Ninety-six-well MultiScreen-IP filter plates (Millipore) were pretreated with 70% ethanol and washed three times in sterile PBS, before being coated with either 0.5 μg/well (5 μg/ml) Env protein (insect cell S2-produced gp120 monomers or gp140-F) for the conventional ELISPOT, or 1 μg/well (10 μg/ml) polyclonal goat anti-mouse IgG Ab (Mabtech) for the optimized and the total IgG ELISPOT. The plates were incubated overnight (ON) at 4°C. Before addition of the cells, the plates were washed five times in sterile PBS and then blocked with complete RPMI 1640 medium at 37°C for 2 h. Cells were added in duplicates or triplicates to the wells in 3-fold serial dilutions, starting at 5000 cells/well for hybridoma cells and 1 × 106 cells/well for splenocytes and BM cells. Plates were wrapped in plastic and incubated for 12 h at 37°C. For detection of spots, the cells were removed by washing the plates six times in PBS containing 0.05% Tween 20. For the conventional ELISPOT and for detection of total IgG-secreting cells, 0.1 μg/well (1 μg/ml) biotinylated polyclonal goat anti-mouse IgG (Mabtech) was added in blocking buffer (PBS containing 1% FCS and 0.05% Tween 20). For the optimized ELISPOT, 200 ng/well (2 μg/ml) biotinylated protein (variants of Env or β-gal) was added diluted in blocking buffer. Biotinylated Ab and protein were incubated in the plates for 2 h at room temperature (RT). Plates were washed six times in PBS before addition of 100 μl of ALP-conjugated streptavidin (Mabtech) diluted 1/1000 in PBS. Plates were incubated for 45 min at RT and then washed six times in water. A total of 100 μl of 5-bromo-4-chloro-3-indolyl phosphate/NBT-plus substrate (Mabtech) was added and incubated for 10 min at RT. Plates were then washed extensively with water and air dried. Spots were counted in an ImmunoSpot analyzer (Cellular Technology).
ELISA for serum Ab responses
Determination of Env-specific Ab levels in mouse serum was done by ELISA. Briefly, ELISA plates (Nunc) were precoated with 100 ng/well (1 μg/ml) of Galanthus nivalis lectin (Sigma-Aldrich) diluted in PBS and incubated ON at 4°C. Excess lectin was removed, and plates were washed in PBS before the addition of 100 ng/well (1 μg/ml) Env protein diluted in PBS. Plates were incubated for 2 h in RT before the excess protein was removed, and the plates were washed in wash buffer (PBS containing 0.05% Tween 20) and then incubated in blocking buffer (PBS containing 2% nonfat dry milk) at RT for 1 h. Serum from immunized mice was added in serial dilutions and incubated at RT for 2 h before washing. Plates were then incubated for 1 h at RT with a goat anti-mouse IgG-HRP Ab (Southern Biotechnology Associates) at a dilution of 1/5000. After washing the plates in water, the assay was developed using the OPD Fast kit (Sigma-Aldrich), and the OD was read at 450 nm (or at 492 nm if reaction was stopped with 50 μl/well H2SO4) using a Multiscan EX (MTX Lab Systems). In Fig. 5B, a different ELISA format was used. Briefly, ELISA plates were coated with 100 ng/well (1 μg/ml) goat anti-mouse IgG (Mabtech) diluted in PBS and incubated ON at 4°C. The solution was removed and plates were washed before the addition of blocking buffer. After 1 h of incubation at RT, plates were washed in wash buffer and serum from immunized mice was added in serial dilutions and incubated at RT for 2 h. Plates were washed in wash buffer, and 200 ng (2 μg/ml) of biotinylated Env protein diluted in PBS was added. Plates were incubated for 2 h at RT before excess protein was removed and the plates were washed. A total of 100 μl of streptavidin-HRP (Mabtech) was then added at a dilution of 1/1000 in PBS and incubated for 1 h at RT. After washing the plates in water, the assay was developed using the OPD Fast kit (Sigma-Aldrich) and the OD was read as above.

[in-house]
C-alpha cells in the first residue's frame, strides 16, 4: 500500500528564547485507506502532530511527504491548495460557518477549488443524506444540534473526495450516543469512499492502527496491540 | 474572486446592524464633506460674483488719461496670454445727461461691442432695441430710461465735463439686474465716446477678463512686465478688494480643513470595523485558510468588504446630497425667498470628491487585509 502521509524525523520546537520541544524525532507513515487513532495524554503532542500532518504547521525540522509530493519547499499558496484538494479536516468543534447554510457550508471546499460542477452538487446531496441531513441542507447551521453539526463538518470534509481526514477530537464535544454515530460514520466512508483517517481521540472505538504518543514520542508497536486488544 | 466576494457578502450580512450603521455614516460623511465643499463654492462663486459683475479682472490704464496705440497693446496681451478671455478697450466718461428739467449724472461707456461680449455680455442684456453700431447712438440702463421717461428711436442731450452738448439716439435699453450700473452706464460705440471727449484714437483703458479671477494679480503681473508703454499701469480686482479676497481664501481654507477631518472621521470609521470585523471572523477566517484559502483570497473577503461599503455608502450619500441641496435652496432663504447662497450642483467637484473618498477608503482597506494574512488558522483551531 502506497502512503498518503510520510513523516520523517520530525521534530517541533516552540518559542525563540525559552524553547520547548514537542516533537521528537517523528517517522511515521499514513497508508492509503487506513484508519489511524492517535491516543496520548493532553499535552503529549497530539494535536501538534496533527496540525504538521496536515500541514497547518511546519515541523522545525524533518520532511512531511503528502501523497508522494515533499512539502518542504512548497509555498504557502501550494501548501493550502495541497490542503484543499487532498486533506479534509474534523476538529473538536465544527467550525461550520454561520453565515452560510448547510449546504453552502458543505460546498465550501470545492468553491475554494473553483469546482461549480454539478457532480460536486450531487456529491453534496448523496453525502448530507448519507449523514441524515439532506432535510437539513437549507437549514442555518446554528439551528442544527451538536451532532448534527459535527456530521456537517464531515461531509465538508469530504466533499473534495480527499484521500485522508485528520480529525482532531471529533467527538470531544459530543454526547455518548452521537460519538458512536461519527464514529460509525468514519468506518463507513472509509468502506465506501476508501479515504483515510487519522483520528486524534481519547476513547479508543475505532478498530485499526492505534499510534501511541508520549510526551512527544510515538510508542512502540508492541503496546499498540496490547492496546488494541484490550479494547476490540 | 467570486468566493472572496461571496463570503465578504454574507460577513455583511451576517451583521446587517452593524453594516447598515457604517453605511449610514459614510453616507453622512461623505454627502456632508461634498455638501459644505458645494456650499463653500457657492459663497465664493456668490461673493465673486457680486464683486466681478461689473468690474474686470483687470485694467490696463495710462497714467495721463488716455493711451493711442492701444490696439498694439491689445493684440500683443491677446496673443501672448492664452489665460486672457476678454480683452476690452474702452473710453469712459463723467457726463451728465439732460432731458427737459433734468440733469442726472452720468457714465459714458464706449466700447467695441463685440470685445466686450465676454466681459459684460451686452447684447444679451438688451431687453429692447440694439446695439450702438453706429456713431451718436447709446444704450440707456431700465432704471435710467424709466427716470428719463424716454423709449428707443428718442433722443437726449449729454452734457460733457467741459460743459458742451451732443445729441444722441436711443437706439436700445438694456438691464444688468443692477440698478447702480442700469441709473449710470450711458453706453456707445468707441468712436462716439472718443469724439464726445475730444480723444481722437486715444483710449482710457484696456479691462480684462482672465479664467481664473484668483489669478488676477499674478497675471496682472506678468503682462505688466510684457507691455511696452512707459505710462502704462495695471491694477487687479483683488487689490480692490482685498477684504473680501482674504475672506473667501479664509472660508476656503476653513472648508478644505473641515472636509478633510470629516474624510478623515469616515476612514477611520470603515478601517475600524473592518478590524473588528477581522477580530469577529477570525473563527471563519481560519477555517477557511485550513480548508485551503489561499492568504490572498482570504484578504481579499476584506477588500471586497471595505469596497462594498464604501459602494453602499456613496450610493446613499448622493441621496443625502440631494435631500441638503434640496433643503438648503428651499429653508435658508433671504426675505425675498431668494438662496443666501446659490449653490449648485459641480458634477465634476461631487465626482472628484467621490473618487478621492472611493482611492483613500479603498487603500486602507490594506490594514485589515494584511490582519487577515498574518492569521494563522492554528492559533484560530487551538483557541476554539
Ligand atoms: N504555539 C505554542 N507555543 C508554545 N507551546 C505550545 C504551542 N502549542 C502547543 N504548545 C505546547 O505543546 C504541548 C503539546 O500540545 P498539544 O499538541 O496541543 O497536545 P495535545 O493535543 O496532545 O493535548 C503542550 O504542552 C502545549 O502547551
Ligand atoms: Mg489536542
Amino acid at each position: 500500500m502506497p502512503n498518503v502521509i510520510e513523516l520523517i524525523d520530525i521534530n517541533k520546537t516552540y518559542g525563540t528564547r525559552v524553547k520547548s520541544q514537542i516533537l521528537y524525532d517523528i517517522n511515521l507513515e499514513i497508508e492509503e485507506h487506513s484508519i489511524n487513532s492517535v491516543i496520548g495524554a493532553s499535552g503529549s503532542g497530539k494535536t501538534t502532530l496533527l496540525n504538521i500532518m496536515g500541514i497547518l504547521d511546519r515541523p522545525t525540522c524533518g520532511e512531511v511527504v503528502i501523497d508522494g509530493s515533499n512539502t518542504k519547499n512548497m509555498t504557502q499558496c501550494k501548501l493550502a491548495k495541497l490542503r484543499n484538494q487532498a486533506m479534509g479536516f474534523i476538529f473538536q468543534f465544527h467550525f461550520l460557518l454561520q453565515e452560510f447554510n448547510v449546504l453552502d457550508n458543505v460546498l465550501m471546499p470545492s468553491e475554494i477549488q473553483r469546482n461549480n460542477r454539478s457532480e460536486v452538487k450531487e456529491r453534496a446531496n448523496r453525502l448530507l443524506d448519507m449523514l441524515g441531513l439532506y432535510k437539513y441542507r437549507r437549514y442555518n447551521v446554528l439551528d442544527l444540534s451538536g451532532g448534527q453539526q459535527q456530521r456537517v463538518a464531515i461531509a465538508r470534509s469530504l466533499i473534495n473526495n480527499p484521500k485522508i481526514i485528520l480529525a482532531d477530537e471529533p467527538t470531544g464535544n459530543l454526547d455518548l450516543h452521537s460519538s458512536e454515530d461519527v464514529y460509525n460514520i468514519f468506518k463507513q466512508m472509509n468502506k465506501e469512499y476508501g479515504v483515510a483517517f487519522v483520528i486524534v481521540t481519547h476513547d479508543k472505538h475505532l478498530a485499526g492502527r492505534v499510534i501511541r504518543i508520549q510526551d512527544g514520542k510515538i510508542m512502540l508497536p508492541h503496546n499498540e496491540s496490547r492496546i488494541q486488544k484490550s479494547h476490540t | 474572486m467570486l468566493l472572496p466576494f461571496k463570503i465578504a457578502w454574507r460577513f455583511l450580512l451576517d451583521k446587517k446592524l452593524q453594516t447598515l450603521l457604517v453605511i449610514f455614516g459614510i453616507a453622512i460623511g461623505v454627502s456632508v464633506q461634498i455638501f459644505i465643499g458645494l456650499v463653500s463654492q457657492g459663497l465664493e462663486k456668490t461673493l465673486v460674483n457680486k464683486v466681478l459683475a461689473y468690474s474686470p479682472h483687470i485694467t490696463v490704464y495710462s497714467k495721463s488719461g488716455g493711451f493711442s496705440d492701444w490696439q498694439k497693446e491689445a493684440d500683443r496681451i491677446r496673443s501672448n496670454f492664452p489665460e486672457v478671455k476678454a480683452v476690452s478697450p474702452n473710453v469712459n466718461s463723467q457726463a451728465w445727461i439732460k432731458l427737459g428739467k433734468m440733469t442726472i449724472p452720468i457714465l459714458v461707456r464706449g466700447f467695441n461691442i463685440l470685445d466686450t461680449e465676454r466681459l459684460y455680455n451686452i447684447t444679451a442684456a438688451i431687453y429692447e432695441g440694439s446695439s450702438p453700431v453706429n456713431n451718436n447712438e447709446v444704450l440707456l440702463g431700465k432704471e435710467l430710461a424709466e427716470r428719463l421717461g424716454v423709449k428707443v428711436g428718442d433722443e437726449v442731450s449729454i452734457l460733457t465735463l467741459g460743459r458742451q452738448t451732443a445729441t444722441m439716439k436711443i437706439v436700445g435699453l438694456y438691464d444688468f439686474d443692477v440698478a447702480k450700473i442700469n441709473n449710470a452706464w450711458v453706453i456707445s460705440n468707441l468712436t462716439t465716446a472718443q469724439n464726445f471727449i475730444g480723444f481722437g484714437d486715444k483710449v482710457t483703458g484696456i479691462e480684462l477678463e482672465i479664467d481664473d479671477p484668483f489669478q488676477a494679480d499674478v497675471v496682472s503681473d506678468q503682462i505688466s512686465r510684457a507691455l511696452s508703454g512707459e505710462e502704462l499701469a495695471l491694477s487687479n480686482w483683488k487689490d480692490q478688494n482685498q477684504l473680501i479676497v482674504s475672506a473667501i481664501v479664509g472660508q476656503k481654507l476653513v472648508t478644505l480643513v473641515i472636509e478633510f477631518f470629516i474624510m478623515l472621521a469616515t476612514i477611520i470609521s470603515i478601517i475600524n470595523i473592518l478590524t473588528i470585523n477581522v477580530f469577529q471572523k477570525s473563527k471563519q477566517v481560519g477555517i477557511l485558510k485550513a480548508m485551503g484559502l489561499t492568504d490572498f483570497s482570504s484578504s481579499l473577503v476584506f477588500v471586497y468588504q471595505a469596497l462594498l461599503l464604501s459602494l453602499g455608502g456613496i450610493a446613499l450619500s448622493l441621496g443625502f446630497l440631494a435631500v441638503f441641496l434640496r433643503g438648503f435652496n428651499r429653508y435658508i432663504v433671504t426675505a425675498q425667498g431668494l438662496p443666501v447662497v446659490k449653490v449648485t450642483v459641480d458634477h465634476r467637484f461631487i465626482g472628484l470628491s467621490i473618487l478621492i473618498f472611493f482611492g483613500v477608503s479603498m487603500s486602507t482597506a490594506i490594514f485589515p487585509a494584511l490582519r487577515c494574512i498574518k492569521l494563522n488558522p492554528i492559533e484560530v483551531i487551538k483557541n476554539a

Statistical differences were determined by unpaired, two-tailed, Student’s t tests using GraphPad Prism software version 5 and considered significant at ∗ for p ≤ 0.05, ∗∗ for p ≤ 0.01, and ∗∗∗ for p ≤ 0.001.
Analysis of B cell ELISPOT assay formats to enumerate Env-specific ASC
To establish a robust system to analyze vaccine-induced B cell responses against HIV-1 Env, we sought to increase the sensitivity of the conventional B cell ELISPOT assay and to extend the range of immune parameters that can be quantified by such analysis. Ag-specific B cell ELISPOT assays are usually performed by coating Ag directly onto the membrane of ELISPOT plates and, following incubation with cells, probing with biotinylated anti-IgG (39, 47, 48, 49, 50, 51). We asked whether the specificity and the sensitivity of the assay could be improved by capturing all IgG generated by ASC during the cell incubation using anti-Fc Ab-coated membranes and, following removal of the cells, probing with biotinylated Ag in solution. To test this approach, we generated a probe based on the YU2 gp140-F trimers used as an immunogen in our studies (31, 32, 33, 34, 35, 43, 52). The gp140-F trimers were modified to contain a site-specific biotinylation motif (Avitag) at the C terminus of the protein, distant from all relevant B cell epitopes (39, 40) (Fig. 1⇓A). Matching the probe and the immunogen, and exposing all antigenic sites on the probe, would potentially allow detection of all vaccine-induced Env-directed ASC. We confirmed that the antigenicity of gp140-F probe was not altered by the enzymatic biotinylation (supplemental Fig. S1A), whereas, in contrast, chemical biotinylation of Env by lysine-based coupling disrupted Env recognition by several mAbs (supplemental Fig. S1B). These results demonstrated that enzymatically biotinylated Env was a preferable probe for the B cell ELISPOT assay.